On Being King -- Not Just Princess

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We all know that Jesus is Priest, Prophet and King.  Right?  And we all know that through our baptism we share in the life of Christ.  Right?  So, we are Priests, Prophets and Kings.  Right?  Wait.  What?  Run that by me again!?!

That was my reaction when I looked at the retreat we were giving to our adult volunteers in our youth program.  I always understood that Christ is Priest, Prophet and King.  I always understood that I share in his life through baptism into the Body of Christ.  But I never connected those dots.  I didn’t realize that I share in these specific roles as Priest, Prophet and King.

Priest isn’t a hard one for me.  Although I am not a man and I am not called to a consecrated religious vocation, I can see how I share in this role, especially as a youth minister, and mother.  At Baptism and confirmation, we are anointed as Priests and given the Holy Spirit who lives in us and commissions us to bring about the kingdom of God.  As Priests, we are called to sacrifice for the good of others so that Christ may live through us.  We are called to consecrate the world to God.  My world is my kids and my community.  So, that is what I do- sacrifice for them, invite them to Christ’s Kingdom, and consecrate them to God.  I don’t do it perfectly all the time, but I’m doing it.  This role is one I think I fall into naturally and comfortably.

The role of prophet is one that I have only embraced recently.  You see, I struggle with the idea that God actually reveals things to me.  I mean, who am I in the grand scheme of creation?  I am just a grain of sand in the ocean or a wave tossed in the sea(shout out to Casting Crowns!).  In fact, my grain is rather rough around the edges and imperfect to say the least.  There are many, many greater, more educated and altogether more worthy grains out there that God can speak to and through.  Who am I to think that he would choose me?  It is a grand mystery that I struggle to understand.  But even as I write this, God is making the mystery a little less puzzling.  You see, I said yes.  And that is all it takes- a willing and open heart.  He asked me to dance, and I said yes.  And so we dance.  And he whispers His truth in my heart and sets me on fire.  And then he brings the people he wants to touch into my life to watch me burn.  Sometimes, I really go down in flames and other times, I feel like water gets thrown on me.  Either way, I know I have been blessed with the Holy Spirit’s gift of fortitude because I don’t think I could embrace the role of prophet without it.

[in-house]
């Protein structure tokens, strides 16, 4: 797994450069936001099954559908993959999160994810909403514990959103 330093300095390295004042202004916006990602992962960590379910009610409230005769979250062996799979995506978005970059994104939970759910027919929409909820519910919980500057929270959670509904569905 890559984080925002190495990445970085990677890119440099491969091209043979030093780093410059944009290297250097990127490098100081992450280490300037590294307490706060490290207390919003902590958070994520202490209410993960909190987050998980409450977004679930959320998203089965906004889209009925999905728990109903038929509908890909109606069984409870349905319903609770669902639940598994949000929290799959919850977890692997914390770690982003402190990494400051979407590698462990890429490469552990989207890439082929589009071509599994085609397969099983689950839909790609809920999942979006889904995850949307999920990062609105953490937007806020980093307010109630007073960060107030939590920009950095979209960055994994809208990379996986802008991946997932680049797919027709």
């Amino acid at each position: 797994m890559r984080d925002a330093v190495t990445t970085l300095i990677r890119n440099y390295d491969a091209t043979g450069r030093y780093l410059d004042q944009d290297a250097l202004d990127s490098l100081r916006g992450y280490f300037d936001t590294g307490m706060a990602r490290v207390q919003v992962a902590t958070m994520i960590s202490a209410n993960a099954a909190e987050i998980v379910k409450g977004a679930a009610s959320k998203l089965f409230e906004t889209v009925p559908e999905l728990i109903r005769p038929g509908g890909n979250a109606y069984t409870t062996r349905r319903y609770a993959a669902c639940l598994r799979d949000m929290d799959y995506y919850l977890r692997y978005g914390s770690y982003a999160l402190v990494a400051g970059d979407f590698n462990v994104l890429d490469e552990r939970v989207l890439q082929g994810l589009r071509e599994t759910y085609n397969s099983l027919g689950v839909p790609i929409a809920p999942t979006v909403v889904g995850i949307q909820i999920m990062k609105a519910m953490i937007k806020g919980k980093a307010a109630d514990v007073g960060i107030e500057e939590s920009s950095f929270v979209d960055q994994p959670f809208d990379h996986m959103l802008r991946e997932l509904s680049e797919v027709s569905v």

Now let’s talk about Kings.  When I think about a King, I think about someone with political power, monetary wealth and worldly prestige.  Now, I know that our Lord is a different kind of King whose kingship is not defined by the world’s standards.  Nevertheless, I do not consider myself worthy of that title.  Maybe I am part of the king’s court, or even a princess.  But king?  No.  My Lord is the King.  He is the one who died on the cross.  He is the one who paid the ransom for my sin.  He is the one (and only one) worthy of that title.  So, to say that I share in Christ’s kingship is rather perplexing and has really challenged me to put on my thinking cap this week.  I think the reason I seem to be having such a hard time with this concept is due to the fact that I really hadn’t thought about what Christ’s kingship really is.  The kingship Christ defines is much different than the royal role I imagine.  You see, Christ gained power through love.  As king, he completely gave himself to his people through his death on the cross.  He defeated death with love and he did it so that we may live and truly be God’s people on this earth and into eternity.   When we are baptized and participate in the sacraments, we share in his life, receive his grace and remain in his love.  As his people, he asks us to be kings.  He asks us to share in that love that drives one to such a sacrifice.  He asks us to completely empty ourselves and abandon our will to His.  When we live this way, we live as kings; not kings who take power and wealth, but kings who love and sacrifice for the good of others.  We are kings when our own lives are abandoned out of love for the kingdom.

As Christians, we are called to take on these roles.  We are the body of Christ.  We are the children of God.  When we live these roles, we bring Christ’s light to this dark world.  We are the candles while he is the flame.  Now, I don’t know about you, but these roles seem rather daunting.  All this talk of consecration, prophesy, and sacrifice of my life sends my flawed humanity straight to fear.  But, I have to say, that I prefer that fear over a life distanced from Christ.  I have lived that life and it is not a bed of roses.  In that life, there is no joy.  There is no fire.  There is no peace.  When I embrace Christ’s life- the life He gave me through baptism as priest, prophet and king, love fuels my soul, joy is over flowingly abundant and I have the peace surpasses all understanding.  I am living the life God created me to live.

“As Jesus, in his abandonment before death, delivered himself into the hands of the invisible and incomprehensible God, the soul must do likewise—casting herself headlong into the pitch darkness of faith, the only way to the incomprehensible God.”                       -St. Edith Stein

Copyright 2012 Lori Miller

 

 

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2 Comments

  1. Catherine Schuelke on

    Yes, isn’t it a stretch of our common knowledge? We think of kings and immediately think of power and wealth. But the ideal king, the good king, has a responsibility to take care of his subjects, to protect them especially. Where we are given authority in our lives, we must protect and provide for those under our authority.

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